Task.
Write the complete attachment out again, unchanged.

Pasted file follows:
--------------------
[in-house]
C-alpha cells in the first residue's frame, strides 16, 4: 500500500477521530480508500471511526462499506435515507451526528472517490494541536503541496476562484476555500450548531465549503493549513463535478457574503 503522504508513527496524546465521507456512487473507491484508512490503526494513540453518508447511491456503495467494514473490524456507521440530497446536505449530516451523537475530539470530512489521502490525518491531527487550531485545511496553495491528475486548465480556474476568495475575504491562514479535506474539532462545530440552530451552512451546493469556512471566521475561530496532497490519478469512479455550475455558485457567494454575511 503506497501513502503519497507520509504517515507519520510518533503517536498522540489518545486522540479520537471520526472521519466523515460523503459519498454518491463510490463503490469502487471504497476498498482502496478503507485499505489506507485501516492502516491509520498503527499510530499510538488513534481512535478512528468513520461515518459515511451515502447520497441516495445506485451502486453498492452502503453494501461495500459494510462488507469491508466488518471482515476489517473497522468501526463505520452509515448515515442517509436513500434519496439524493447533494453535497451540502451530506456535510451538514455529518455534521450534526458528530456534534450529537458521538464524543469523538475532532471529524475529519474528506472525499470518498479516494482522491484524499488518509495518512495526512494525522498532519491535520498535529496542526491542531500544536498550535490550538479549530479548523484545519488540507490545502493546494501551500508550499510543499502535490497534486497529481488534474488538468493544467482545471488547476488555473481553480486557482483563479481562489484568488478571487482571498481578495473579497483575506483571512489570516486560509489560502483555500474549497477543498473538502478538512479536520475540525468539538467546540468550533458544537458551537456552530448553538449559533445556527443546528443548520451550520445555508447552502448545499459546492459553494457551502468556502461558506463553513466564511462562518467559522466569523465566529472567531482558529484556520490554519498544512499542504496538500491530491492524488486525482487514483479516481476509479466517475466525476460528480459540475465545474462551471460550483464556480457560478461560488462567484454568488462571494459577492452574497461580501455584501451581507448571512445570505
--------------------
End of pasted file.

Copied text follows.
[in-house]
C-alpha cells in the first residue's frame, strides 16, 4: 500500500477521530480508500471511526462499506435515507451526528472517490494541536503541496476562484476555500450548531465549503493549513463535478457574503 503522504508513527496524546465521507456512487473507491484508512490503526494513540453518508447511491456503495467494514473490524456507521440530497446536505449530516451523537475530539470530512489521502490525518491531527487550531485545511496553495491528475486548465480556474476568495475575504491562514479535506474539532462545530440552530451552512451546493469556512471566521475561530496532497490519478469512479455550475455558485457567494454575511 503506497501513502503519497507520509504517515507519520510518533503517536498522540489518545486522540479520537471520526472521519466523515460523503459519498454518491463510490463503490469502487471504497476498498482502496478503507485499505489506507485501516492502516491509520498503527499510530499510538488513534481512535478512528468513520461515518459515511451515502447520497441516495445506485451502486453498492452502503453494501461495500459494510462488507469491508466488518471482515476489517473497522468501526463505520452509515448515515442517509436513500434519496439524493447533494453535497451540502451530506456535510451538514455529518455534521450534526458528530456534534450529537458521538464524543469523538475532532471529524475529519474528506472525499470518498479516494482522491484524499488518509495518512495526512494525522498532519491535520498535529496542526491542531500544536498550535490550538479549530479548523484545519488540507490545502493546494501551500508550499510543499502535490497534486497529481488534474488538468493544467482545471488547476488555473481553480486557482483563479481562489484568488478571487482571498481578495473579497483575506483571512489570516486560509489560502483555500474549497477543498473538502478538512479536520475540525468539538467546540468550533458544537458551537456552530448553538449559533445556527443546528443548520451550520445555508447552502448545499459546492459553494457551502468556502461558506463553513466564511462562518467559522466569523465566529472567531482558529484556520490554519498544512499542504496538500491530491492524488486525482487514483479516481476509479466517475466525476460528480459540475465545474462551471460550483464556480457560478461560488462567484454568488462571494459577492452574497461580501455584501451581507448571512445570505